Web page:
18. Adam Stuart says:

    Dr. Mariottini,

    Thank you again for your four posts regarding Velikovsky and for hosting comments related to works of Velikovsky and revised chronology. Your posts are a valuable service to readers of your blog who may not have been previously aware of many of the issues discussed in these posts and comments. For interested readers, below is the internet address for the article by archaeologist David Down which Roger mentioned. David Down is editor of the Australian archaeology magazine ‘Archaeological Diggings’ and a co-author of ‘Unwrapping the Pharaohs’. The article is entitled ‘The Chronology of Egypt and Israel’.

    Adam Stuart


  19. Roger says:

    Dr. Mariottini,

    I would be very interested in your thoughts on David Down's article noted above by Adam and where in Egypt's history would you place the Exodus after reading it?Do you believe the conventional Egyptology view that the Exodus occurred during the 18th or 19th Dynasty or has the evidence provided by David Down perhaps convinced you it should be placed during an earlier Egyptian dynasty? The point about us having all the mummies of the 18th and 19th Dynasty is very pertinent because Scripture is very adamant that "there was not one of them left" (Psalm 106:9-11, Exodus 14:28) including the pharaoh.

    Roger Waite


  20. Adam Stuart says:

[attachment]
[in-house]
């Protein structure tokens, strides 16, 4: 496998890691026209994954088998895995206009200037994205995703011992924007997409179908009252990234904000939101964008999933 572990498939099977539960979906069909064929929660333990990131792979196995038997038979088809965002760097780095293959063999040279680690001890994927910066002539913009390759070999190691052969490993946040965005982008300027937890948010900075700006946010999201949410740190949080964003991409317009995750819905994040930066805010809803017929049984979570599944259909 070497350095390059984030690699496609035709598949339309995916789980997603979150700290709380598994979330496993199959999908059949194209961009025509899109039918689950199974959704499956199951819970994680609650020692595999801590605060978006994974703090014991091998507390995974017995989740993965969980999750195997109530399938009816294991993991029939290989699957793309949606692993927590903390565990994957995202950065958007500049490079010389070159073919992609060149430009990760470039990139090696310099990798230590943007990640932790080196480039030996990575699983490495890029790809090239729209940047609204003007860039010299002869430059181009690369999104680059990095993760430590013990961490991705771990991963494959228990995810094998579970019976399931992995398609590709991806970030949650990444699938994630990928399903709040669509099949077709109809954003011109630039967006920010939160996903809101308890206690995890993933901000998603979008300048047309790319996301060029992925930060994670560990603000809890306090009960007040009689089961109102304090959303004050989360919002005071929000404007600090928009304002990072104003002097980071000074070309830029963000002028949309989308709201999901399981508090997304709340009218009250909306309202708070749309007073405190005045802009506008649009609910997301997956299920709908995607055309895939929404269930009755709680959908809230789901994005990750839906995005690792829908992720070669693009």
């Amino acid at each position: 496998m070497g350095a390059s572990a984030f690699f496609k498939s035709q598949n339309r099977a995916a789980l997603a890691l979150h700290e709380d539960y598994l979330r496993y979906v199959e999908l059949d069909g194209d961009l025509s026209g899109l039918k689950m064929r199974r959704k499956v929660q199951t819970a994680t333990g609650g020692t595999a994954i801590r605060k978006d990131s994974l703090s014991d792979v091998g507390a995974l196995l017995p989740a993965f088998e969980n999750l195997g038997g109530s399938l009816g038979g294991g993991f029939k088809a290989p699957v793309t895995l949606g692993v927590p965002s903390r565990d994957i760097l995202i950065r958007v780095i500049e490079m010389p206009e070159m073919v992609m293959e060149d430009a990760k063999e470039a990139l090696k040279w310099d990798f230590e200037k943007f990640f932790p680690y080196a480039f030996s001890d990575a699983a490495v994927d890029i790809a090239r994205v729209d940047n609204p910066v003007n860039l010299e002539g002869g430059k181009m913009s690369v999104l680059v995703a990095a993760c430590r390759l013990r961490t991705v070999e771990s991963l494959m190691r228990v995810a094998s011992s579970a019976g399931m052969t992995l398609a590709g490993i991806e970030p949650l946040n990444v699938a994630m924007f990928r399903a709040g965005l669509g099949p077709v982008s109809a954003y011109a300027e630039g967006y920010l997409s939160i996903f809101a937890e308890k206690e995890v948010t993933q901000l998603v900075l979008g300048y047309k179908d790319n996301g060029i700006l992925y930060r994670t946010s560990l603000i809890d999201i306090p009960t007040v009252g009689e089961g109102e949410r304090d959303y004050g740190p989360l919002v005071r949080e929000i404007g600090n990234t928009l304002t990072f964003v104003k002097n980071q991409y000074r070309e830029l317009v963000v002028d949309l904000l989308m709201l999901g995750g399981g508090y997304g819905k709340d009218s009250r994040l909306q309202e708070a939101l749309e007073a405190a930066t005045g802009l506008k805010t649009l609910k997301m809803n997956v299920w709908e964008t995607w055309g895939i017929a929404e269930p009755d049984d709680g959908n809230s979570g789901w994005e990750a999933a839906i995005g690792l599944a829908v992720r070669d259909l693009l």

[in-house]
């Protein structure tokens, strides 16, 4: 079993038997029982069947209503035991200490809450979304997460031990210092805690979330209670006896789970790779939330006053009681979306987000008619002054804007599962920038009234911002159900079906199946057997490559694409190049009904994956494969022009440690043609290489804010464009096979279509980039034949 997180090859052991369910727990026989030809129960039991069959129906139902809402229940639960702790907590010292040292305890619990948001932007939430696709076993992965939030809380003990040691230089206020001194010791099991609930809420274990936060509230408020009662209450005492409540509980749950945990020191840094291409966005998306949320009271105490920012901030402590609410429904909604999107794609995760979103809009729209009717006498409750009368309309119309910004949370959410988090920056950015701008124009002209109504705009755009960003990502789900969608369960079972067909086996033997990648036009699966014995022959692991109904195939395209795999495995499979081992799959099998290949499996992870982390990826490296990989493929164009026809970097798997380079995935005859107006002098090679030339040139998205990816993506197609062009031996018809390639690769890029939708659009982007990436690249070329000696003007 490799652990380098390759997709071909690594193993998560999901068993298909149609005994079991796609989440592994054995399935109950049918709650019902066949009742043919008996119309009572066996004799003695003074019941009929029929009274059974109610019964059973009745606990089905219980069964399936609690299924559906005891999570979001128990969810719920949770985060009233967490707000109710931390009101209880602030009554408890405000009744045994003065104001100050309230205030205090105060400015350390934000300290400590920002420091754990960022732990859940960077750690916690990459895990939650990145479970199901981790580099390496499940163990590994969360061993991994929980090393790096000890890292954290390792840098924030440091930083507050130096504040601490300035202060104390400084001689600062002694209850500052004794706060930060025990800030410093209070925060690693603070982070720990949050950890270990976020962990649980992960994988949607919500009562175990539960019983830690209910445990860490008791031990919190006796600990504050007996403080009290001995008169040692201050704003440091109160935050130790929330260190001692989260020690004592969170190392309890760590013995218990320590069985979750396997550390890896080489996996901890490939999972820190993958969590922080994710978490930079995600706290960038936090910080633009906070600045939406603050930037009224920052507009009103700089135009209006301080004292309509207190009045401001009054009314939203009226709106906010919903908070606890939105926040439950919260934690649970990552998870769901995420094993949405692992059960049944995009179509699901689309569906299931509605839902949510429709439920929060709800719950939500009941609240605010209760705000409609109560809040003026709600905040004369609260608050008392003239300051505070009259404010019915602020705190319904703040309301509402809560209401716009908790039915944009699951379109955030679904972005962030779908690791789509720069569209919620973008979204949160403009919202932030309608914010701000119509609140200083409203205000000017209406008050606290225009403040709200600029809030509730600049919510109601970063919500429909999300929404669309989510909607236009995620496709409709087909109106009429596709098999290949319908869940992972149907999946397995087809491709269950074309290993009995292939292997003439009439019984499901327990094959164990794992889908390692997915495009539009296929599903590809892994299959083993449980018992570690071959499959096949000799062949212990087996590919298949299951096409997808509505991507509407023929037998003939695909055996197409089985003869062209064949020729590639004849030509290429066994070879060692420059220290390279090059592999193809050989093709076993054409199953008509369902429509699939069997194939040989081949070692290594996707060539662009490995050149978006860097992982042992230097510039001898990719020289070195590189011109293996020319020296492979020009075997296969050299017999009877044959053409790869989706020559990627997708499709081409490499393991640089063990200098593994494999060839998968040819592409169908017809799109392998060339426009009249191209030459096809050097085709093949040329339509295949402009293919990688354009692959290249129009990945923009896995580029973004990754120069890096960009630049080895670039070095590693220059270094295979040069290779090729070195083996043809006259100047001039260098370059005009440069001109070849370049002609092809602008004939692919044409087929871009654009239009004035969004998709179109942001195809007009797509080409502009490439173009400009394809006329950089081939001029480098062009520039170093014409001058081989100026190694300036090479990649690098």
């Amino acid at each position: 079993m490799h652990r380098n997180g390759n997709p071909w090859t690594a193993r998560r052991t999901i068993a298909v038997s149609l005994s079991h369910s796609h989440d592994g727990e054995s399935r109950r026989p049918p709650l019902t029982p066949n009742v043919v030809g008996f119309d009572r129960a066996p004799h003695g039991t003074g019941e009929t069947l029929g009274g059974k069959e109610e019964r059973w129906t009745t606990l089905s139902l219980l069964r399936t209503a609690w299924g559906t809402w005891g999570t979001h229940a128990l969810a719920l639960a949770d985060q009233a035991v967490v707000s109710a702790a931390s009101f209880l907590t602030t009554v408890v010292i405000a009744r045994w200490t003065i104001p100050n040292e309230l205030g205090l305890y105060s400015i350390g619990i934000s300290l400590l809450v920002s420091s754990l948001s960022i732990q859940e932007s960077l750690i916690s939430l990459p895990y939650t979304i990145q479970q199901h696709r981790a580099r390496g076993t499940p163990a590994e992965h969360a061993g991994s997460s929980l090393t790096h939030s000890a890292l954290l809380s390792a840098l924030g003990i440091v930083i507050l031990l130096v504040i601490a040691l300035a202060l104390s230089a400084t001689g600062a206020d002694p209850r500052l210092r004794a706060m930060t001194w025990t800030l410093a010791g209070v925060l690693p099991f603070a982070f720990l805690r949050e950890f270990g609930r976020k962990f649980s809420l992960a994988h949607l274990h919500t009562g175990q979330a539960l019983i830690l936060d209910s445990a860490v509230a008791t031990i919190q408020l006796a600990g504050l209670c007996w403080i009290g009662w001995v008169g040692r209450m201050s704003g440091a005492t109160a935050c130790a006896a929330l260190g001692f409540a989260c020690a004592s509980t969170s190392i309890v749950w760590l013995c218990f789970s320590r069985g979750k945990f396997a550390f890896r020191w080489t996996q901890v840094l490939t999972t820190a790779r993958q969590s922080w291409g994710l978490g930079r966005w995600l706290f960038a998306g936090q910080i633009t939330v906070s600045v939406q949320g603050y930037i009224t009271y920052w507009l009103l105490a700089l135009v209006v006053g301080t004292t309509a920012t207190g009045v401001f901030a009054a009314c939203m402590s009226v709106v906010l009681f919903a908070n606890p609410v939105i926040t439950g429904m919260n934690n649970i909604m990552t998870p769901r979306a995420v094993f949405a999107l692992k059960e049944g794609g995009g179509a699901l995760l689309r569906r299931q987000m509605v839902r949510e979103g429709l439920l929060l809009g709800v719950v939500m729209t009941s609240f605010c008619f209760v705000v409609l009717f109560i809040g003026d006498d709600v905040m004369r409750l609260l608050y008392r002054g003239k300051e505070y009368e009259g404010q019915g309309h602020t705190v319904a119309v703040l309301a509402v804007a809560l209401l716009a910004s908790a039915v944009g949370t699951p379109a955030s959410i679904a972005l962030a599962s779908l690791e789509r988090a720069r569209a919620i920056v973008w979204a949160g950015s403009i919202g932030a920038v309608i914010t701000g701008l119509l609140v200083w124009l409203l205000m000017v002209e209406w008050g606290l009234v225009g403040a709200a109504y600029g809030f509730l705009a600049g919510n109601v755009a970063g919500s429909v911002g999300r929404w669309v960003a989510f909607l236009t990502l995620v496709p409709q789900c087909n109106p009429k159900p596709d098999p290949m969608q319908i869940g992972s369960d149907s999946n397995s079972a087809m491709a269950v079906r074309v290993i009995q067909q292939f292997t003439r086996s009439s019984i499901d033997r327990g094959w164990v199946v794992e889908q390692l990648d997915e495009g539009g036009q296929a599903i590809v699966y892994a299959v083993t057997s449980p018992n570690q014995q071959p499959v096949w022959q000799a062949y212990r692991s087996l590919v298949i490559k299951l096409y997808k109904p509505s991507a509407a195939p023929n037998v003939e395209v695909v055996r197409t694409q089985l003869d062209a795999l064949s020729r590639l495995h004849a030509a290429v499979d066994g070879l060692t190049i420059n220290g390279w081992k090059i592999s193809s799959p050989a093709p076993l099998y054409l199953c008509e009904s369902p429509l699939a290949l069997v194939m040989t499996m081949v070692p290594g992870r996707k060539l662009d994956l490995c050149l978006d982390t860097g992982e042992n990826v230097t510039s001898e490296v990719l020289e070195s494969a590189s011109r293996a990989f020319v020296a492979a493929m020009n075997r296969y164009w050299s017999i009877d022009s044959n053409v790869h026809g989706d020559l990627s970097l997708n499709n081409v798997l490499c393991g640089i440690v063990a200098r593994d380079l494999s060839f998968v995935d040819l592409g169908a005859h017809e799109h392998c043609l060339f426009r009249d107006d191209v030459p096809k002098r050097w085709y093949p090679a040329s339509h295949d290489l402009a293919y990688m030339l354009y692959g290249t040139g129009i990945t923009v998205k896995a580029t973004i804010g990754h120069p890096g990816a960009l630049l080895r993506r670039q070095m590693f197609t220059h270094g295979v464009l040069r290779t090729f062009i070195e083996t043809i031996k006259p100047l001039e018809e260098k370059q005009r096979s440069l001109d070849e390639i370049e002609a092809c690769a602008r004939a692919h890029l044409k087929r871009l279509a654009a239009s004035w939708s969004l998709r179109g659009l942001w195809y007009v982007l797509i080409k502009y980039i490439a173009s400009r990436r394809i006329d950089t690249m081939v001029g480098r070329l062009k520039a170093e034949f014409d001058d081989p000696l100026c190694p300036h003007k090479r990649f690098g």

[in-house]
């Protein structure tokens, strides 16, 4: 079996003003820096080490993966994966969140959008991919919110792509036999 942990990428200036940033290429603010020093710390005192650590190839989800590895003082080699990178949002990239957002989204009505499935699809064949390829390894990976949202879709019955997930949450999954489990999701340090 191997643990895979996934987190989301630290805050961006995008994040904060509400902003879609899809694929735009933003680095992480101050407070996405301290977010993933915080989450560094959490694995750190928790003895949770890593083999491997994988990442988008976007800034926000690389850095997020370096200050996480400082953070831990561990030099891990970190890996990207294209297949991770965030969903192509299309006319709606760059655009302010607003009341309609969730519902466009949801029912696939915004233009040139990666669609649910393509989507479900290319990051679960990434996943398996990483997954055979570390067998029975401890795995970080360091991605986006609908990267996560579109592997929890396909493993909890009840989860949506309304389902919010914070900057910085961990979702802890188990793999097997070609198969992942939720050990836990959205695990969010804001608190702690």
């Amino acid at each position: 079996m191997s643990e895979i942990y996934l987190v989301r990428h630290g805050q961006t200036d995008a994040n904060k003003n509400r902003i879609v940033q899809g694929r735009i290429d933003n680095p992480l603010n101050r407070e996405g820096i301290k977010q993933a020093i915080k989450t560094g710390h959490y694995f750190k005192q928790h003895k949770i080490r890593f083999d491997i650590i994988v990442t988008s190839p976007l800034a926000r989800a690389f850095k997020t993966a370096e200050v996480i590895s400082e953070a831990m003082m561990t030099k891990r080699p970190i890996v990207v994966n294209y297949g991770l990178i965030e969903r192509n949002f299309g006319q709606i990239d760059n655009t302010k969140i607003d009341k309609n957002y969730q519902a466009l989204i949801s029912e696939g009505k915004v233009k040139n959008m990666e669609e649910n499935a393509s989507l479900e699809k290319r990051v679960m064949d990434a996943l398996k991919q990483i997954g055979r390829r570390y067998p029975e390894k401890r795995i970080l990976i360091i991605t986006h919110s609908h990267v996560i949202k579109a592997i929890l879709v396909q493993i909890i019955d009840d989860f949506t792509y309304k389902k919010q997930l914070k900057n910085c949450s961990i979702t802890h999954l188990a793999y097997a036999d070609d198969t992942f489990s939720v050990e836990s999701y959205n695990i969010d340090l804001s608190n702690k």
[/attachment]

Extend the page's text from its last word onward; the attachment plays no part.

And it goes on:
This comment is intended for readers of Dr. Mariottini’s blog who are willing to consider evidence of the need for a revised Egyptian chronology similar to Velikovsky’s reconstruction of ancient history but perhaps with some modication by incorporating ideas of Donovan Courville, David Down, Emmet Sweeney, David Rohl, and/or others. Before proceeding though I want to say a belated thank you to Catherine for providing the links she provided above. Through one of them I was able to find the brilliant paper “An Alternative View of Venus” by John Ackerman. This paper can be seen as providing evidence for some of Velikovsky’s claims in his 1950 ‘Worlds in Collision’ which was written before there even was a space program. Velikovsky argued that Venus is a hot, young planet only thousands of years old, still giving off heat from its recent birth and other events in its early history. Velikovsky argued that Venus gives off heat from its interior—regardless of effects due to the cloud layer of Venus and the sun such as greenhouse effects. Later, Venus turned out to have nearly 900 degree Fahrenheit surface temperatures, tens of thousands of volcanoes and a lack of erosion. Nobody knew these things in 1950, but they sure sound like features of a new planet. I hope that the paper by Ackerman leads many to begin to reconsider Velikovsky’s ‘Worlds in Collision’. Here is the address for it: above being said, it must be emphasized and re-emphasized that it is not necessary to accept Velikovsky’s Venus theory in order to accept many of Velikovsky’s ideas in ‘Ages in Chaos’ and ‘Peoples of the Sea’. In general, Velikovsky’s arguments on chronology do not depend on his Venus theory. Here is a reference from this year which I suggest that interested readers might want to read:John Horrocks, ‘Preserving Velikovsky’s Identification of Thutmose III with ‘Shishak’’, Society for Interdisciplinary Studies Chronology and Catastrophism Workshop 2009:2, pp. 9-14. I recommend reading the above paper by John Horrocks with the reservation that I do not agree with it with regard to the dating of Ramses III. I think that Velikovsky was correct in his dating of Ramses III (who would be Nectanebo I who defended Egypt against invading Persian forces including Greek mercenaries in about 374-373 BC) to the fourth century BC. Thus the Pereset in the reliefs of Medinet Habu would be identified with Persians, not Philistines, and the Denien probably with the Athenians.